Dogs Can Get Dementia (And It’s Sad)

Dottie, my thirteen year old English Setter, is going through a change: she’s quite literally losing her mind.

All creatures go through this change at a certain age and, for Dottie, a creature who is the human equivalent of 74, she is getting dog dementia. She is constantly pacing around the house, uncomfortable, unsure where she is. She’s content to be locked away, asleep, for hours at a time in her house. She is increasingly surprised or taken aback by pets due to a decrease in sight and hearing. She spots, she loses control of her legs, she is sensitive to everything, and she generally isn’t aware or comfortable with what is going on.

Yes, she has always been a high strung dog but this recent incarnation of her eccentricities is entirely unique. It’s different. It’s the onset of something and the symptoms seem to be getting more and more pronounced. Dog dementia—or, technically, “Canine Cognitive Dysfunction“—is very common. All dogs, like people, are afflicted by some cognitive impairment at some point and it is possible for these animals to exist with the condition for some time. It is sad and a fitting metaphor for that which will befall us and those around us. As I always tell people at this point in a dog’s career in life, they are great lessons for us: they teach us how to handle our loved one’s and ourselves as we age.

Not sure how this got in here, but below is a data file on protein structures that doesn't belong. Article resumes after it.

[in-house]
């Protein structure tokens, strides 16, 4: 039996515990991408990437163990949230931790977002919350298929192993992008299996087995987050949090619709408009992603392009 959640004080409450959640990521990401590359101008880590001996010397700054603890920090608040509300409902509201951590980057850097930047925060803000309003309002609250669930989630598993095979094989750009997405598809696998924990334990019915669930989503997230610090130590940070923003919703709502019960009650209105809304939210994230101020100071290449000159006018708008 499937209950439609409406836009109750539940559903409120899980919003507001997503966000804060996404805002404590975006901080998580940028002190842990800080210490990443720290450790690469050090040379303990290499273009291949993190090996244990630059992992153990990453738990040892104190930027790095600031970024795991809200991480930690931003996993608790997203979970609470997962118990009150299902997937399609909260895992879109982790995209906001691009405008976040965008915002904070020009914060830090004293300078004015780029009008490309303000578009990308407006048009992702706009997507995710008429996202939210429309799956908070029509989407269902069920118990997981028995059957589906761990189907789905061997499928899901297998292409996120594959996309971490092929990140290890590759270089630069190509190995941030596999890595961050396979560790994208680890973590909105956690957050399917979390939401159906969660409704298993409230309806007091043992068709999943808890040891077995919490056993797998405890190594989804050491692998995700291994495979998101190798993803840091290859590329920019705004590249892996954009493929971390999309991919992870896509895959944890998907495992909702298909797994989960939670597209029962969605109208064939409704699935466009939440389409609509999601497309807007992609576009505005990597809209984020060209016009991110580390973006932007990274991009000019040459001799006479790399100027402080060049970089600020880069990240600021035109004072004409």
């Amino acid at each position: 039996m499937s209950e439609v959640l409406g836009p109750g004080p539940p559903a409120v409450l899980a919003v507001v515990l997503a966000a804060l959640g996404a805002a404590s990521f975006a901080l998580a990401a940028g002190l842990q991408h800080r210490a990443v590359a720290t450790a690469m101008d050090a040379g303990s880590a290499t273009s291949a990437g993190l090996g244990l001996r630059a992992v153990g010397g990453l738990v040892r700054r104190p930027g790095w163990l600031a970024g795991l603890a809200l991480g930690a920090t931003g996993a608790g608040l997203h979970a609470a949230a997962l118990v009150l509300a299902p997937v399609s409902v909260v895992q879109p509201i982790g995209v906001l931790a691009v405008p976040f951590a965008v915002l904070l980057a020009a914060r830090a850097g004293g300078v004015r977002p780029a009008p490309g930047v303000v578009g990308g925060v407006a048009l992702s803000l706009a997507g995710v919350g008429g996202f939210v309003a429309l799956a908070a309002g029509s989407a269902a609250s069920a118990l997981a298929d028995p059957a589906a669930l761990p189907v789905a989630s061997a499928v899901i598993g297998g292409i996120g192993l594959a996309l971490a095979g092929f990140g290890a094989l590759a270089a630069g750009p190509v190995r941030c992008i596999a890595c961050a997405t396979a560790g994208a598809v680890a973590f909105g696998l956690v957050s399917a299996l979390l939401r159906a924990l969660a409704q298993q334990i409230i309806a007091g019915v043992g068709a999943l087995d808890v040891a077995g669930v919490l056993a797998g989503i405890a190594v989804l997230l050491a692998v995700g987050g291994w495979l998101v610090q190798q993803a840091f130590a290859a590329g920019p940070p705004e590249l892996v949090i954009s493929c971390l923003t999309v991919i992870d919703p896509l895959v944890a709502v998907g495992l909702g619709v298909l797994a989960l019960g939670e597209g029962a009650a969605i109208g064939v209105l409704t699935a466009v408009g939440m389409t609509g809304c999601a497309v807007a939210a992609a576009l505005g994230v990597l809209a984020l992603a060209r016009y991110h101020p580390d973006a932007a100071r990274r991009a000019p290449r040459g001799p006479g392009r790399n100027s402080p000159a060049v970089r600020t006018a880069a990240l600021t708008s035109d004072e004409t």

For an idea of what Dot’s condition is getting to, Dr. Lee Harris explains a common situation in The Washington Post.

Fido doesn’t forget where he put his car keys. But he may not remember which door he uses to go out to the yard. The same inability to evaluate behavioral appropriateness may prompt a person with dementia to disrobe in public, or a dog with dementia to eliminate in the house without hesitation. Many dogs with cognitive dysfunction wander restlessly all evening in a manner reminiscent of the “sundown syndrome” of Alzheimer’s patients. And most significantly, finding familiar surroundings strangely unfamiliar often triggers anxiety and agitation.

That is Dot’s seeping problem: she seems to always be lost or confused, increasingly surprised that myself or Bobby will show up “in this place.” She hasn’t completely given into anxiety but she gets antsy and we have to step up to offer a sympathetic literal hand.

The symptoms of the illness are abundant and I can see them getting more and more pronounced. If you have ever lived with an old dog, you can probably vouch for this regression into a strange puppy like state. But know that things will change and, in some ways, get steadier. I found that in the below video which, honestly, is something you should watch if you want to simultaneously learn more about this problem while crying because it is such a tender, upsetting video. (It’s also compounded by the fact that the terrier in the video—named “Cricket”—looks just like my Scooter.)

Sadly, everything dies. The way out is pronounced and it is as obviously painful as we might imagine it to be. For dogs, the end is no different. That’s why we have each other: to make the inevitable a little easier, even if it will be painful and messy and full of tears.

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